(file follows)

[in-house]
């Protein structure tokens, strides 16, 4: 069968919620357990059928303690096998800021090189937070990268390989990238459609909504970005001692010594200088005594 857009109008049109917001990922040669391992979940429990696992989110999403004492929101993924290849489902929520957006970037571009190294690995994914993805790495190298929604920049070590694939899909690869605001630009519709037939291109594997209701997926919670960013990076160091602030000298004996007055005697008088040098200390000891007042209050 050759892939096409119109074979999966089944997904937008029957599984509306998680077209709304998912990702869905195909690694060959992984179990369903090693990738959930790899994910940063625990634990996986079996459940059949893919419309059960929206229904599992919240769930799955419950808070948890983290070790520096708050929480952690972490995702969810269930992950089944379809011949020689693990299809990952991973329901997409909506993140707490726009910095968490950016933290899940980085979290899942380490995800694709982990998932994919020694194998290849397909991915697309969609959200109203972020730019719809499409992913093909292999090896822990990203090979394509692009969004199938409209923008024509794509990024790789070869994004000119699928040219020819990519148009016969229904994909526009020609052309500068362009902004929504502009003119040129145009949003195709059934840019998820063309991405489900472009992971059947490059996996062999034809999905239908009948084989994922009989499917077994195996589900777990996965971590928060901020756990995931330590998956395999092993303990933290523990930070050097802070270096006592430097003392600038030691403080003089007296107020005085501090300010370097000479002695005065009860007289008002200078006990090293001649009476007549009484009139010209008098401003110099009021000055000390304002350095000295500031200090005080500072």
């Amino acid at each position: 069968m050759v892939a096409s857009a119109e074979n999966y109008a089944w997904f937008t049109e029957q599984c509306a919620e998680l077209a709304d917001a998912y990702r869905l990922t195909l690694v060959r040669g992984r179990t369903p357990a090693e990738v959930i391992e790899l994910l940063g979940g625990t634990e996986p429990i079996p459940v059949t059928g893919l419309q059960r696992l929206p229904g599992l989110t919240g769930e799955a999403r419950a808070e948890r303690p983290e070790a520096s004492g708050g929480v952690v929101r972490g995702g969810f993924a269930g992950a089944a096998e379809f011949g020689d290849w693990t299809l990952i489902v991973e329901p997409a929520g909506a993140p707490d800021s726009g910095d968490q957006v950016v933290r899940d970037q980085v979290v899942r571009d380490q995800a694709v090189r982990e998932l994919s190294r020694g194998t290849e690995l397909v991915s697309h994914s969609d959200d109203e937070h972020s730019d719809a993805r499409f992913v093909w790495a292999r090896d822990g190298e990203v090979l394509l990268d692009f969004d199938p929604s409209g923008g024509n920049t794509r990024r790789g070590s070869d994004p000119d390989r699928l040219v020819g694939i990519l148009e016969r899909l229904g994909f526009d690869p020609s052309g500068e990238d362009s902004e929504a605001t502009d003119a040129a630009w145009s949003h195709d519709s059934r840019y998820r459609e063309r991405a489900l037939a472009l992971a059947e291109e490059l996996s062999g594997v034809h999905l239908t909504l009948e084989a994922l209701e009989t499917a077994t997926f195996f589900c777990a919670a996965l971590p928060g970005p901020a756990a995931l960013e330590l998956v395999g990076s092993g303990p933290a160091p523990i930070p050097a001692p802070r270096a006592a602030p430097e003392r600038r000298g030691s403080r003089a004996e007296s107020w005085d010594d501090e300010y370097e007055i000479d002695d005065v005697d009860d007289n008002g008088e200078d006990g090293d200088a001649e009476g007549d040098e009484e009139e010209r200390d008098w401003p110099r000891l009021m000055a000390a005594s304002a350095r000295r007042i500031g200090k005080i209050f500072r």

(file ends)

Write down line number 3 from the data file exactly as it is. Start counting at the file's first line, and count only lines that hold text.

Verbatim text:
């Amino acid at each position: 069968m050759v892939a096409s857009a119109e074979n999966y109008a089944w997904f937008t049109e029957q599984c509306a919620e998680l077209a709304d917001a998912y990702r869905l990922t195909l690694v060959r040669g992984r179990t369903p357990a090693e990738v959930i391992e790899l994910l940063g979940g625990t634990e996986p429990i079996p459940v059949t059928g893919l419309q059960r696992l929206p229904g599992l989110t919240g769930e799955a999403r419950a808070e948890r303690p983290e070790a520096s004492g708050g929480v952690v929101r972490g995702g969810f993924a269930g992950a089944a096998e379809f011949g020689d290849w693990t299809l990952i489902v991973e329901p997409a929520g909506a993140p707490d800021s726009g910095d968490q957006v950016v933290r899940d970037q980085v979290v899942r571009d380490q995800a694709v090189r982990e998932l994919s190294r020694g194998t290849e690995l397909v991915s697309h994914s969609d959200d109203e937070h972020s730019d719809a993805r499409f992913v093909w790495a292999r090896d822990g190298e990203v090979l394509l990268d692009f969004d199938p929604s409209g923008g024509n920049t794509r990024r790789g070590s070869d994004p000119d390989r699928l040219v020819g694939i990519l148009e016969r899909l229904g994909f526009d690869p020609s052309g500068e990238d362009s902004e929504a605001t502009d003119a040129a630009w145009s949003h195709d519709s059934r840019y998820r459609e063309r991405a489900l037939a472009l992971a059947e291109e490059l996996s062999g594997v034809h999905l239908t909504l009948e084989a994922l209701e009989t499917a077994t997926f195996f589900c777990a919670a996965l971590p928060g970005p901020a756990a995931l960013e330590l998956v395999g990076s092993g303990p933290a160091p523990i930070p050097a001692p802070r270096a006592a602030p430097e003392r600038r000298g030691s403080r003089a004996e007296s107020w005085d010594d501090e300010y370097e007055i000479d002695d005065v005697d009860d007289n008002g008088e200078d006990g090293d200088a001649e009476g007549d040098e009484e009139e010209r200390d008098w401003p110099r000891l009021m000055a000390a005594s304002a350095r000295r007042i500031g200090k005080i209050f500072r």